Washington / The report prepared by Special Counsel Robert Mueller over the past two years concluded that nobody on the 2016 campaign of President Donald Trump, including the then-candidate, colluded with Russian authorities as the latter worked to influence the election, according to a letter released Sunday afternoon by Attorney General William Barr.
Barr wrote in his letter to the House and Senate Judiciary Committees that “The Special Counsel’s investigation did not find that the Trump campaign or anyone associated with it conspired or coordinated with Russia in its efforts to influence the 2016 U.S. presidential election.”
“As the report states, ‘The investigation did not establish that members of the Trump Campaign conspired or coordinated with the Russian government in its election interference activities,'” Barr continued, quoting directly from Mueller’s report.
Barr also wrote that “The report does not recommend any further indictments, nor did the Special Counsel obtain any sealed indictments that have yet to be made public.”
According to Barr, Mueller’s report stated that the “report does not conclude that the President committed a crime, it also does not exonerate him,” and the attorney general added that this decision by Mueller had placed the decision on whether Trump committed criminal obstruction of justice in Barr’s hands.
However, Barr said that he and Deputy Attorney General Rod Rosenstein concluded that the evidence that Mueller gathered during his extensive investigation is not sufficient to establish whether the president committed obstruction of justice.
The publication of Mueller’s findings puts an end to days of speculation in the media and elsewhere after he turned over his report to the Justice Department last Friday.
Neither Trump nor anyone else in the White House received an advance look at the report and they were not informed of its contents prior to Barr’s letter, according to presidential spokesman Hogan Gidley, who is with the president at Mar-a-Lago this weekend.
White House Press Secretary Sarah Sanders said on Twitter on Sunday shortly after Barr’s letter was made public that “The Special Counsel did not find any collusion and did not find any obstruction. AG Barr and DAG Rosenstein further determined there was no obstruction. The findings of the Department of Justice are a total and complete exoneration of the President of the United States.”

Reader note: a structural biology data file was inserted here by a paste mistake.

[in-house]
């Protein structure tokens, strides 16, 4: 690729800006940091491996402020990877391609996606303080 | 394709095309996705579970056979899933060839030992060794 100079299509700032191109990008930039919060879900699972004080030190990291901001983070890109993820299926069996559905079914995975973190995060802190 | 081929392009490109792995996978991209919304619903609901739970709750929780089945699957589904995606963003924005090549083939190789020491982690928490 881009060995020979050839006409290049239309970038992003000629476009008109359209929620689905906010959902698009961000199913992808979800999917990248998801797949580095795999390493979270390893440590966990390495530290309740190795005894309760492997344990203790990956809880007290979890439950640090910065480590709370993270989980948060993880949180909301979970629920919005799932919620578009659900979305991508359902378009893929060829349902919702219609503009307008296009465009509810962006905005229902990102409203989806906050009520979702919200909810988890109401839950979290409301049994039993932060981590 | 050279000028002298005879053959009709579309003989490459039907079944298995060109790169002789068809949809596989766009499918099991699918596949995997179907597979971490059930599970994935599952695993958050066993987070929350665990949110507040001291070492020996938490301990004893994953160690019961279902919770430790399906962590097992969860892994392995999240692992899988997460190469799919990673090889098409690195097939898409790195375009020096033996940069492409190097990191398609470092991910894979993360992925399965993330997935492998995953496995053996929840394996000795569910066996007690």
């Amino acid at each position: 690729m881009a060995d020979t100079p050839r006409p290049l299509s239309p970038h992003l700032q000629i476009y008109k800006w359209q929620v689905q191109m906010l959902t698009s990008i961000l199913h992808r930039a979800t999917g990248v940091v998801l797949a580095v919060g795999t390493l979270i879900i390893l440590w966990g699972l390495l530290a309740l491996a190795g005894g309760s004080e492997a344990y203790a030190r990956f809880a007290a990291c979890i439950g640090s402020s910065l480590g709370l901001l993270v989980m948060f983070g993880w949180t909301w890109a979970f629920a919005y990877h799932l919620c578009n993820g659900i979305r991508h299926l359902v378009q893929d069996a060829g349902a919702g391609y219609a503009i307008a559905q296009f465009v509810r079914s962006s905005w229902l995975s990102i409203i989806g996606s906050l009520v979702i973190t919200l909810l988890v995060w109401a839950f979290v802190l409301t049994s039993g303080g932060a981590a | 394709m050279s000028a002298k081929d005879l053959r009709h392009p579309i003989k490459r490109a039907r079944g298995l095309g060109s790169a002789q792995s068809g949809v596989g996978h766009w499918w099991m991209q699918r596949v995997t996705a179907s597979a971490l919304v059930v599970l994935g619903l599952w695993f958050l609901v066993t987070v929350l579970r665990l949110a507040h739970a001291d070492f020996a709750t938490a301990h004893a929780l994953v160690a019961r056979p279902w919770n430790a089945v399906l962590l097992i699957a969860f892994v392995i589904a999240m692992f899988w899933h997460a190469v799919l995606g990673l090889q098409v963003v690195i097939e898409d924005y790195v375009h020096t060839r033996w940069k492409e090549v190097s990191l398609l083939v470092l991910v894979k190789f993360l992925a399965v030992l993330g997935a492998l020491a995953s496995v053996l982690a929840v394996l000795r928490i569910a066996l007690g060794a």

Since the announcement of the close of Mueller’s investigation into possible collusion between the Trump campaign and the Kremlin on Friday, the president has remained silent, although he was huddling with his attorneys and advisers at Mar-a-Lago over the weekend.
Members of Congress, mainly Democrats but also a few Republicans, have called for the release of the full report, although it remains to be seen whether Barr – who has the authority to release or not to release the report, or portions of it – will do so.
House Judiciary Committee Chairman Jerry Nadler said that his committee wants the full report to be made public – and will fight to ensure that happens – arguing against the potential assertion of executive privilege by Trump to block its release.
“It’s so crucial that the entire report and the evidence underlying it be released to the public,” Nadler told CNN on Sunday. “Transparency is key here.”
The chairman said his committee would take the matter to the US Supreme Court, if necessary, to obtain the full report if Trump claims executive privilege to block it.
During the course of the investigation, 34 people were indicted, including six of Trump’s close advisers – Paul Manafort, Rick Gates, George Papadopoulos, Michael Cohen, Michael Flynn and Roger Stone – and 26 Russians who probably will never be placed on trial because the US has no extradition treaty with Moscow.
Over the past two years, Trump has repeatedly called Mueller’s investigation a “witchhunt” mounted by the Democratic opposition and has consistently denied that his 2016 campaign was involved in any plot with Russia to harm the election chances of Democratic nominee Hillary Clinton. (March 24, 2019, EFE/Practica Español)
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Lee la noticia y responde a las preguntas. (Read the news and answer the questions.)
anunció que imputará a Trump por haber cometido unos delitos.
concluyó una investigación en la que se indagó si Trump cometió unos delitos.
descarta que haya concluido una investigación que afecta al presidente Trump.
Mueller aún cree posible que Trump conspirara con Rusia en las elecciones.
se han encontrado pruebas que demuestran que Trump conspiró con Rusia en 2016.
nada prueba que Trump conspirara con Rusia durante los comicios de 2016.
no absuelve a Trump completamente por obstrucción a la justicia.
demuestra que efectivamente Trump cometió un delito por obstrucción a la justicia.
exime totalmente a Trump por una obstrucción a la justicia.
es posible que alguien de la campaña de Trump conspirase con Rusia.
se descarta que alguien de la campaña de Trump conspirara con Rusia.
no se ha investigado si alguien de la campaña de Trump conspiró con Rusia.
No se sabe.